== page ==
Have you heard of Tough Mudder Atlanta? It’s a 10 to 12-mile team event April 29 and 30, traversing 20 grueling obstacles. And yes, there is mud -and water and ice- and lots of it. Not for you, you say? So did hubby. But the more we learned about this outwardly daunting physical event, the more we realized how little we actually knew.
Here are 10 things about Tough Mudder that you should know before dismissing it outright as an insane idea.
You want me to run a half-marathon, AND complete 20 painful obstacles?
Yes, and no. Tough Mudder is not a race. It’s an event. It’s a goal to accomplish. Above all, it’s a team effort. Most teams will light jog, or even walk the approximate half-mile between obstacles. Some obstacles will have lines and bottlenecks, giving you even more opportunity to rest up. And while you’ll (hopefully) navigate the course with your group, Mudder is one collective effort, with teams all-around helping other teams and individuals throughout the course. Some participants will even stick around at an obstacle for quite some time, just helping others get through it. Pretty cool, huh?
I have to be an Olympic athlete for this, right?
Not really. As a friend best describes it, you just can’t roll out of bed and do this event, but you don’t have to be a Ninja Warrior either. Some athleticism is required. If you can jog for 5 or 6 miles without stopping, you’ll do fine. Upper body strength is also a plus. Use the opportunity in the months leading up to the race to up your training game around endurance and upper body. The Tough Mudder website has several training tips to follow. Most importantly, don’t let the misconception that you need to train with extreme intensity for a year keep you from doing this. There’s also a five mile Tough Mudder Half option if your team would rather ease into the craziness.
What if I can’t complete the obstacles?
Here’s a secret. You don’t have to navigate every obstacle. If you want, you can walk around every single one. It’s true. But hey, that’s no fun, right? And what kind of Mudder would you be if you didn’t exert your best effort? Many teams strive to help each member through every obstacle in some shape or form – a great team goal. Some obstacles provide varying degrees of difficulty. So, if you want to take a swing at those monkey bars, have at it, even if you grab one or two bars before dropping to the mud. At least you tried.
What should I wear?
You’ll be wet and dirty throughout the entire event, so keep this in mind when you choose your attire. Well-wicking, quick drying, tight fitting workout clothes will keep you much more comfortable. This goes for your socks as well. Cotton “anything” is not recommended. As for your shoes, yeah, they will likely get pretty messed up, so perhaps you shouldn’t wear your newest pair. Mudder recommends Merrell for the best traction. (They are also a sponsor.) There’s a place to donate your worn-out, mud-caked shoes after the event. Gloves are optional – some love them, some don’t.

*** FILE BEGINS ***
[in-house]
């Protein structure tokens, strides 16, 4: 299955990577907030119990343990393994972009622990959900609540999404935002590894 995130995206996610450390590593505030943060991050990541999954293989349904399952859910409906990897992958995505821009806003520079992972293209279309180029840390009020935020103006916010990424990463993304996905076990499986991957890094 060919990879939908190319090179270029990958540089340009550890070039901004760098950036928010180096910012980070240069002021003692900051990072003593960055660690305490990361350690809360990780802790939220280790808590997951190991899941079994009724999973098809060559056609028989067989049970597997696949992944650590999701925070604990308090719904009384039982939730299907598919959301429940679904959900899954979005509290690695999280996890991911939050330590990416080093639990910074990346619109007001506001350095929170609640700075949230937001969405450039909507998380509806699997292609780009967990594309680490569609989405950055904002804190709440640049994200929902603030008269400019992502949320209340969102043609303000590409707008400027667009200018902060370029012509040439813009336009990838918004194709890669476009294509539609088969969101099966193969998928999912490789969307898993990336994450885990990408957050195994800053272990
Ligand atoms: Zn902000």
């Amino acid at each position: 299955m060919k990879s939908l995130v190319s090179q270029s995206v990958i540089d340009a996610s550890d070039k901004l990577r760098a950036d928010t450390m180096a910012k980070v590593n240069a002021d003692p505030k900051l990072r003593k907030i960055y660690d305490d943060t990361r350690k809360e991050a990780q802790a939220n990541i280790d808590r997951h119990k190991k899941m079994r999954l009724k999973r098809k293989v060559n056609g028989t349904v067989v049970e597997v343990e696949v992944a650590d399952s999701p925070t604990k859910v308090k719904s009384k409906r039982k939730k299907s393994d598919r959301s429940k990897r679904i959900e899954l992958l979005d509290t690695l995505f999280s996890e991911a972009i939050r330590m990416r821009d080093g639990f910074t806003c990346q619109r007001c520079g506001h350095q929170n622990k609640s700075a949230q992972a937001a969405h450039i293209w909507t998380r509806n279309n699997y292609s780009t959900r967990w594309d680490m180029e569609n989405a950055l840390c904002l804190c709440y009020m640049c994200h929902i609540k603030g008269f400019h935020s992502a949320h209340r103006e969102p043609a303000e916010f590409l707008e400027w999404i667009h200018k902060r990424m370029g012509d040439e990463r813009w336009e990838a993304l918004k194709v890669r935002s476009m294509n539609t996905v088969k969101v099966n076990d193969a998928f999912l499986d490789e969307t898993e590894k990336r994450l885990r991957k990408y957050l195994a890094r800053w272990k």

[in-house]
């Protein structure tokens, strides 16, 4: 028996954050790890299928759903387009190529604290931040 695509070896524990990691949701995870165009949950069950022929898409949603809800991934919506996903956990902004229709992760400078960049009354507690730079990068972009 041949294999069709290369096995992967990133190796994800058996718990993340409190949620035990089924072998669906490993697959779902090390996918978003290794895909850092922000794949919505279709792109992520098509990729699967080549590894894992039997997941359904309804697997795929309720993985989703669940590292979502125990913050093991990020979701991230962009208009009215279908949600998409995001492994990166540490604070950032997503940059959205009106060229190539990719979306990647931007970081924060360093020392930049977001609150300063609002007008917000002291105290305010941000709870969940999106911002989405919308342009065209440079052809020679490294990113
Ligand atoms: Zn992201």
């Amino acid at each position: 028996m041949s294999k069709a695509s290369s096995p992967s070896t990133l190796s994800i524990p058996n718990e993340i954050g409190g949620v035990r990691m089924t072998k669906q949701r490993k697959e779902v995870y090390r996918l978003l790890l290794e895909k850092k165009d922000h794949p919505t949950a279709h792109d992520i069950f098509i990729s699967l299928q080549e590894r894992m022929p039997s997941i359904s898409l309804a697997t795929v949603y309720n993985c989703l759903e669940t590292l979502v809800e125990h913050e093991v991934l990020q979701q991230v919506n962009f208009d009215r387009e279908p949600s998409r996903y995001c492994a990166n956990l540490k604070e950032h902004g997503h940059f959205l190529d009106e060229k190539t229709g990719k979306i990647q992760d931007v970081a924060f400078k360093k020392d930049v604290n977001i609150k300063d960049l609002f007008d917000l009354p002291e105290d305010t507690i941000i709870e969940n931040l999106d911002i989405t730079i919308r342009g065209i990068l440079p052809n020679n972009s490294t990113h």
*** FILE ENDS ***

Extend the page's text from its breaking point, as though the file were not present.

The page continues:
How do I hydrate and fuel?
Most people aren’t accustomed to four or five hours of sustained activity, and cramping up can be an issue. There’s plenty of food and water out on the course – be sure to take advantage to avoid injury. Sports nutritionists may even recommend a potassium supplement before competing. That said, some people need that water handy at all times. If that’s the case, by all means, wear a Camelback.
What about all of my fans?
Your friends and family can watch the madness for a small fee. There are many observations areas, and the course loops back on itself a number of times, so your guests won’t need to jog the 10 miles along side you. Many people prefer to just camp out at the most interesting obstacles and watch the fun. The fee is about $20 a piece for spectators. Oh, and bring those kiddos along. Kids 7 to 12 who are at least 42 inches tall can take part in a 1 mile Mini-Mudder course!
What’s with the headbands?
After you complete your very first Mudder you’ll receive the coveted orange headband. With each subsequent race that you complete you’ll receive a new headband of a different color each time. Kind of like karate belts! Mudder alumni display their headbands with pride. How many can you collect?
Do I have to wear this mud home?
Did we mention there’s mud involved? There’s a place to hose off after the race. Be sure to bring trash bags for all your dirty gear, a few towels to dry off, and of course some extra clothes to change into. Flips flops or sandals will come in handy here.
What’s the vibe?
Some people describe Tough Mudder as having a sort of Woodstock, festival-like atmosphere. The craziness, the camaraderie, the shared exhaustion. Bottom line, this is a really fun time, both during and after. I’ve yet to hear someone say, “I did the Tough Mudder this year. Hated it!” So, once you’ve finished, grab a beer with your team, enjoy yourself and relish this fantastic accomplishment.
Giving Back – Tough Mudder is bigger than any one person
Tough Mudder is much more than an extreme obstacle course. At its very core, it’s about working together for a common cause to overcome difficult situations. What better way to do this than to raise money for important charities in the weeks and months leading up to the race. The organization offers a number of charities to choose from, and a super easy way to set up your own fundraising page for these charities through Crowdrise. If you’d like to support a charity not on the approved list, contact the Tough Mudder organization for more details.
This year hubby’s team chose a unique charity called United Through Reading. UTR gives deployed military mom’s and dad’s the opportunity to read their kids a bedtime story from remote locations. Please click to donate to this worthy cause! We hope to see you there!
Pin This Post